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Duterte to certify as urgent anti-terrorism bill

Keith A. Calayag



President Rodrigo Duterte will certify as urgent the bill that would strengthen the anti-terrorism law so that the House of Representatives can approve the measure next week before Congress adjourns sine die.

On Friday, the House Committee on Public Order and Safety and the Committee on National Defense in a joint hearing adopted the Senate’s version of the bill repealing the 2007 Human Security Act to avoid convening a bicameral conference committee into the proposed measure.

According to Muntinlupa Rep. Ruffy Biazon, vice chairperson of the House Committee on National Defense, the committee report on the bill will be presented to the plenary on Monday, 1 June.

“From what I know the committee is trying to get the committee report to be presented to the plenary on Monday,” said Biazon. “We were told that it would be certified as urgent.”

A total of 40 lawmakers voted for the adoption of Senate bill on the proposed Anti-Terrorism Act of 2020. Among them are Majority Leader Martin Romualdez, Deputy Speakers Raneo Abu, Roberto Puno, Vilma Santos-Recto and Loren Legarda.

Reps. Jose Christopher “Kit” Belmonte and Carlos Zarate voted against the proposed measure.

Public Order and Safety panel Chairperson Narciso Bravo Jr. during the joint panel hearing also on Friday urged for the passage of a bill similar to Senate to fast track the approval of the anti-terrorism bill by the Congress.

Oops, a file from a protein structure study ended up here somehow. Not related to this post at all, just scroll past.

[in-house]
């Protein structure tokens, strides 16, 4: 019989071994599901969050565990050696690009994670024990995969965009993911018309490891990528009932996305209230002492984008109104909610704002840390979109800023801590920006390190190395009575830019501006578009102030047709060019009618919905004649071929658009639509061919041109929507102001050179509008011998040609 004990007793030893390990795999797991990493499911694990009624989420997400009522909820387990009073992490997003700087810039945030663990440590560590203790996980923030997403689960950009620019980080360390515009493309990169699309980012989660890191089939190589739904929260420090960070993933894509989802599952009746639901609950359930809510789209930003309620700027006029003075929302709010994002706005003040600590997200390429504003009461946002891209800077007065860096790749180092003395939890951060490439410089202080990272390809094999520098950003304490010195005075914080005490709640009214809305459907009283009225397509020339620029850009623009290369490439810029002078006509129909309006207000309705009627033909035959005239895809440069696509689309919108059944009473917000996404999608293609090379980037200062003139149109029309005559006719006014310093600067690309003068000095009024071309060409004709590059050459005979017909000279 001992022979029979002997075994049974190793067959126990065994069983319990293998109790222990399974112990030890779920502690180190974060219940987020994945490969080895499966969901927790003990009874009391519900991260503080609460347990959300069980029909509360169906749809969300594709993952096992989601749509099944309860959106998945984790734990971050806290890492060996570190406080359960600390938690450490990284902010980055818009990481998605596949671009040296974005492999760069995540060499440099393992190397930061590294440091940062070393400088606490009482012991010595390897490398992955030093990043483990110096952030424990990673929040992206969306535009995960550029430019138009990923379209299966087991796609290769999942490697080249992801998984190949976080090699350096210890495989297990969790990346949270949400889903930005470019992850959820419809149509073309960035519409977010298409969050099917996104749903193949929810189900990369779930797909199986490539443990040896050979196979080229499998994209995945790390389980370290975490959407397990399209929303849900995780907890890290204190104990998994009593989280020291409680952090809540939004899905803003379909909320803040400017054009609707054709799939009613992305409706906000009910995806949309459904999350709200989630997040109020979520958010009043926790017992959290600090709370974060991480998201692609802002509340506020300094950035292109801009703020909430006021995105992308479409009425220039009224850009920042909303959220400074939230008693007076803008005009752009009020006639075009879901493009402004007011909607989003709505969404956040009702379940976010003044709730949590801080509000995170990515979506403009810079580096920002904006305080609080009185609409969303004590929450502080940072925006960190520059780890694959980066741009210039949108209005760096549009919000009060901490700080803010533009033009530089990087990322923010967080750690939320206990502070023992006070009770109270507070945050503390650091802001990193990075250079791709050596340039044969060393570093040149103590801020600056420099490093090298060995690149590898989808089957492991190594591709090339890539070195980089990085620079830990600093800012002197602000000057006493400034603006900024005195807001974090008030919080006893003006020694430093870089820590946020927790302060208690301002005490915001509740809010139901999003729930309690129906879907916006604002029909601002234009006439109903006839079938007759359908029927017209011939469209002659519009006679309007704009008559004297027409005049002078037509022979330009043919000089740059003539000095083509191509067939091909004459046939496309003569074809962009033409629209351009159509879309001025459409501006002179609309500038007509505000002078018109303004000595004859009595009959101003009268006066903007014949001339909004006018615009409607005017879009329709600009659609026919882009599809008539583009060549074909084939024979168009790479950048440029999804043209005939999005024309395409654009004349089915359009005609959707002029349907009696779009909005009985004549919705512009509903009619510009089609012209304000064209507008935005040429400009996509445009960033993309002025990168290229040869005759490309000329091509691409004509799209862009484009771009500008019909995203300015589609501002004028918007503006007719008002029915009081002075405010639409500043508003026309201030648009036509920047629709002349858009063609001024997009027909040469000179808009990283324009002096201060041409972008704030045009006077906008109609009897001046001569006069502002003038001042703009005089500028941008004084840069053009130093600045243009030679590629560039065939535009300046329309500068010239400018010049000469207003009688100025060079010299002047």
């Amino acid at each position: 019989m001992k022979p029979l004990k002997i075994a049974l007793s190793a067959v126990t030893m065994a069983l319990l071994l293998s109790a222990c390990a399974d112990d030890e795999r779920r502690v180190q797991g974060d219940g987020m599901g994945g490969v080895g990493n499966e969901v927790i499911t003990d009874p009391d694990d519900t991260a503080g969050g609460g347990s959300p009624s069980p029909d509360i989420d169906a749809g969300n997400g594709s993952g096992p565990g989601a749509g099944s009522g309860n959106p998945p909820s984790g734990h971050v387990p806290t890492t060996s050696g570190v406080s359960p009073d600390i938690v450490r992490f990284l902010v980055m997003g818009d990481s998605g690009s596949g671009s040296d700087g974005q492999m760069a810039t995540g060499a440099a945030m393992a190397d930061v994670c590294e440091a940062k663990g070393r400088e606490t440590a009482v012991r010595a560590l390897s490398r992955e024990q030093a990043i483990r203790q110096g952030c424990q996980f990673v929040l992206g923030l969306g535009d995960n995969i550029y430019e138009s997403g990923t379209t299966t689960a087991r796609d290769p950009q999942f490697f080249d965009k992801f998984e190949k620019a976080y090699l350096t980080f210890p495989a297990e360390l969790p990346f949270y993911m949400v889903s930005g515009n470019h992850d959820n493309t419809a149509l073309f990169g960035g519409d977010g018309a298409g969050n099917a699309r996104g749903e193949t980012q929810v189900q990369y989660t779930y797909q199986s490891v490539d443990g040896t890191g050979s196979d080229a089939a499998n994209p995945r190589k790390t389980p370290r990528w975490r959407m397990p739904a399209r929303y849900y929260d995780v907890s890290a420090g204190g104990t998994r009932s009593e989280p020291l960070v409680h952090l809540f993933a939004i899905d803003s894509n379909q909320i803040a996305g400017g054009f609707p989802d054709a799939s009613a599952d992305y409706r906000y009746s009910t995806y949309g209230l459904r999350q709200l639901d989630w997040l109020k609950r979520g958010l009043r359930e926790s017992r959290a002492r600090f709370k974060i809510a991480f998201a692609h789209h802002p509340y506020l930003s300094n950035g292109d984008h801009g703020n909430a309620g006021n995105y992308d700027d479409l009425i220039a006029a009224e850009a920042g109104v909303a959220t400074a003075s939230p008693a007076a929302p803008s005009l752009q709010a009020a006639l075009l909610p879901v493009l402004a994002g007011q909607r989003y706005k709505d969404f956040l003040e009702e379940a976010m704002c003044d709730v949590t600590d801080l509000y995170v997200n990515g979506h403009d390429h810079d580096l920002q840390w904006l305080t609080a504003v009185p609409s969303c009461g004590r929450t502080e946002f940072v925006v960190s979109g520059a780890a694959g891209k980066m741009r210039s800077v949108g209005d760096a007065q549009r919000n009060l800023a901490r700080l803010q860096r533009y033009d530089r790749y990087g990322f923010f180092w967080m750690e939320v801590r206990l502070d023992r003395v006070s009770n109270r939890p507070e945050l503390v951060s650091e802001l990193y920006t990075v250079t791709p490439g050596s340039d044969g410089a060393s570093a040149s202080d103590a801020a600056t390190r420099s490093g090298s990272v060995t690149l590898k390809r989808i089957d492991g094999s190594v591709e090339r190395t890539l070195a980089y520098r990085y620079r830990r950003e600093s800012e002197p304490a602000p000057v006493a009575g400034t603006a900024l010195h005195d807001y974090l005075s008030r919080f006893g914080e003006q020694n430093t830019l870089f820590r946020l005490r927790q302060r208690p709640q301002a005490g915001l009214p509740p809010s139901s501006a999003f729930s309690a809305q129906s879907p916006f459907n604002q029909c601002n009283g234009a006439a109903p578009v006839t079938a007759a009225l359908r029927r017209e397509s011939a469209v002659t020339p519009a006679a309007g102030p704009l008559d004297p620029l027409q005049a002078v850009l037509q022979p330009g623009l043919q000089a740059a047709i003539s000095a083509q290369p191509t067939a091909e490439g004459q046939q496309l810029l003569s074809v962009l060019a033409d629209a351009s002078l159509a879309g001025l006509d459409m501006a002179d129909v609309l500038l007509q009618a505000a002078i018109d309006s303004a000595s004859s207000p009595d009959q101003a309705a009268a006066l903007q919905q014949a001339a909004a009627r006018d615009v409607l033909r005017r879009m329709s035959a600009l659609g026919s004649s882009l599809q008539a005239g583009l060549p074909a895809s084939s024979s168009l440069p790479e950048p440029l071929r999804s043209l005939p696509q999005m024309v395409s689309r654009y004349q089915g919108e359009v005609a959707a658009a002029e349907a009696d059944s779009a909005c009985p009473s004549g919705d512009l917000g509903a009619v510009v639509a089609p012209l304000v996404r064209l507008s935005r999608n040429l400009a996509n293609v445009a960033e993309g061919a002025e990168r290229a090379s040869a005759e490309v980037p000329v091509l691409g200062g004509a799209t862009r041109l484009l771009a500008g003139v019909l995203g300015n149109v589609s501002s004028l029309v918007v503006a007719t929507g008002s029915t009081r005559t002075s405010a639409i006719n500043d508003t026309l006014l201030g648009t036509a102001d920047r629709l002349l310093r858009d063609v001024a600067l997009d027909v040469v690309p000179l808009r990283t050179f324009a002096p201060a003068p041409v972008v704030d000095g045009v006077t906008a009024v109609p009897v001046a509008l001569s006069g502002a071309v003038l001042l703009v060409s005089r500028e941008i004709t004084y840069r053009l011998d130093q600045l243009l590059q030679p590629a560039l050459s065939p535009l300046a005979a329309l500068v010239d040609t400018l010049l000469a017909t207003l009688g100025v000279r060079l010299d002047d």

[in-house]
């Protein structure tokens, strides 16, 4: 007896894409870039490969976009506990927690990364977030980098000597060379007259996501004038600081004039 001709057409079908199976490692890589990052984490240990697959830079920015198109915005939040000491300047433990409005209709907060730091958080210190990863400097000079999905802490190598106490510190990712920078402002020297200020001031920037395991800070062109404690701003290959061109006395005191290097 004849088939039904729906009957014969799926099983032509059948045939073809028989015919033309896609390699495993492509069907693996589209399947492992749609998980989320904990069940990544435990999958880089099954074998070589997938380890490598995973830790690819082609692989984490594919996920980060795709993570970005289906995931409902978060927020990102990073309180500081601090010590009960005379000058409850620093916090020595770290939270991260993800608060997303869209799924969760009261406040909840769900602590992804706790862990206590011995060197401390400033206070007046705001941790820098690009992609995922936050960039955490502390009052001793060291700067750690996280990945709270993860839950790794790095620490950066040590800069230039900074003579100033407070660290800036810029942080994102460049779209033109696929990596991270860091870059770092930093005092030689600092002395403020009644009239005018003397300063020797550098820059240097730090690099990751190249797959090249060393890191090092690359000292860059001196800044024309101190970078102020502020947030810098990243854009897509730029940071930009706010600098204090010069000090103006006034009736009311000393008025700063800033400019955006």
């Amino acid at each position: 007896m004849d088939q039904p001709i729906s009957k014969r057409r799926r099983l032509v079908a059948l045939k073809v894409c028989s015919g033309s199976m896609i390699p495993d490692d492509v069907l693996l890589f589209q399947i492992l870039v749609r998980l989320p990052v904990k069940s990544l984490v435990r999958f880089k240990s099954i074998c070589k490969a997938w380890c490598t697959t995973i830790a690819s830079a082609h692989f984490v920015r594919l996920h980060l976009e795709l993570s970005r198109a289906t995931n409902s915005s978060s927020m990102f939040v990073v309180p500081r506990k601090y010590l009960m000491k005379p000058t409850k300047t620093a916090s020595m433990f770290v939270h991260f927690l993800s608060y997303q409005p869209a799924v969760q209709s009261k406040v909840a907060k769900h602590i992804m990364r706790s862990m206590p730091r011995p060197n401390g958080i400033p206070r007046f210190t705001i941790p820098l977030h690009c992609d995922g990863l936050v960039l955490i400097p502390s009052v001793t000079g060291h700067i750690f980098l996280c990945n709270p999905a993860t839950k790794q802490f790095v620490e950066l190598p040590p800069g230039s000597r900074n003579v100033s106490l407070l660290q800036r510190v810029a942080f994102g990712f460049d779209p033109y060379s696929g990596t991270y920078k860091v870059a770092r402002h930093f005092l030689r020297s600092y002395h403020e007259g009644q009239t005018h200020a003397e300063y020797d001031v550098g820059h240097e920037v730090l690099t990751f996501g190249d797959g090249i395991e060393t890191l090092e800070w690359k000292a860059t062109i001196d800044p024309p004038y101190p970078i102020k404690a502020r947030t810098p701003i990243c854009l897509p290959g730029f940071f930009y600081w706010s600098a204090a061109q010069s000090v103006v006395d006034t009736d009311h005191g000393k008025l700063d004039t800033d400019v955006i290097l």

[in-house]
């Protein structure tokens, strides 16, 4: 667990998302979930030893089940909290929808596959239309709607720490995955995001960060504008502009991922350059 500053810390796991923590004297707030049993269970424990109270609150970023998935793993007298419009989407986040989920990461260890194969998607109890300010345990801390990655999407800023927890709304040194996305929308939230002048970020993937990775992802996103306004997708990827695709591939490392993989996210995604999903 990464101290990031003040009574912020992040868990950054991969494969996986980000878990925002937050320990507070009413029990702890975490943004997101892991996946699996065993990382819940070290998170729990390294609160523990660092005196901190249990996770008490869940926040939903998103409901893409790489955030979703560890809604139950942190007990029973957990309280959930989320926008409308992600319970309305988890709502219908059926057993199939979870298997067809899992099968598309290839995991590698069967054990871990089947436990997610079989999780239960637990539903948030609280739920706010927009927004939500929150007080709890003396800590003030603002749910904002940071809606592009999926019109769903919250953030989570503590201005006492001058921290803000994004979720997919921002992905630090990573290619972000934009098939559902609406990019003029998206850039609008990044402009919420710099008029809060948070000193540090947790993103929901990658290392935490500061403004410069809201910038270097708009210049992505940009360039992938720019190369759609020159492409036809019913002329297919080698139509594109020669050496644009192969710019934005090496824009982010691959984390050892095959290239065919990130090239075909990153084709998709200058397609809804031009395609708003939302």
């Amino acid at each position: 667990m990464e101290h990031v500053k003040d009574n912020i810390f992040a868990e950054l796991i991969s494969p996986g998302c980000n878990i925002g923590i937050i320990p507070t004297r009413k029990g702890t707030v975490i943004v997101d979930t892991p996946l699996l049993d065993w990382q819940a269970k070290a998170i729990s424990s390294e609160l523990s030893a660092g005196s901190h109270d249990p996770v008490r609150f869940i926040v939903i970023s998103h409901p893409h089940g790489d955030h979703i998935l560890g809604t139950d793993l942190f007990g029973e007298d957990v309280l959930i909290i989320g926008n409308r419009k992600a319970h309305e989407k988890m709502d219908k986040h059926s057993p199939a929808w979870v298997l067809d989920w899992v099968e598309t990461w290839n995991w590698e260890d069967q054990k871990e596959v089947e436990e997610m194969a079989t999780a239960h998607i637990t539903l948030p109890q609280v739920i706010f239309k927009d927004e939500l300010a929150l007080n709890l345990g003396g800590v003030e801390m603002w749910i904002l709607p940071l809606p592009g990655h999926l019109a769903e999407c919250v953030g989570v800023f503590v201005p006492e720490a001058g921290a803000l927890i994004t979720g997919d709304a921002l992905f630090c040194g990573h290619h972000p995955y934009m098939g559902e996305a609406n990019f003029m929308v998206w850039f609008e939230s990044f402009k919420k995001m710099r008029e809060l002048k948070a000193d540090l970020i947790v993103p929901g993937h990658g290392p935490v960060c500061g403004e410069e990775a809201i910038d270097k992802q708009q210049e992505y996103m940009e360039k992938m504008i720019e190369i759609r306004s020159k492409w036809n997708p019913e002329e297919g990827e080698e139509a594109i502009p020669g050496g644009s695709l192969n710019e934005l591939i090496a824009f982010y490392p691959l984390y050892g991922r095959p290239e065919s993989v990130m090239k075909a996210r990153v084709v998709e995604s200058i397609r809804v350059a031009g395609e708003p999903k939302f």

“The instruction of the House leadership is to somehow to submit and approve today a bill that is similar to the Senate bill because of the possibility of avoiding the [bicameral conference committee,” Bravo said.

“The importance and urgency of this bill requires us to really fast track the approval of this bill,” he added.

Congress can forego the bicameral conference committee hearing on the bill if there are no disagreeing provisions between the Senate and the House’s version and in this case, the bill could be sent to the Office of the President after the Congress’ approval.

The Senate has already approved its version of the bill — Senate bill 1083 on third and final reading last February.

Under the bill, those who will propose, incite, conspire and participate in the planning and facilitation of a terrorist attack could face a sentence equivalent to life imprisonment and it also seeks to extend the number of days suspected terrorists can be detained without a warrant of arrest from three days under current law to 14 days, extendable to 10 more days.

It also removed the provision in the current law which mandates payment of half a million in damages each day to those detained individuals who are wrongfully accused of terrorism.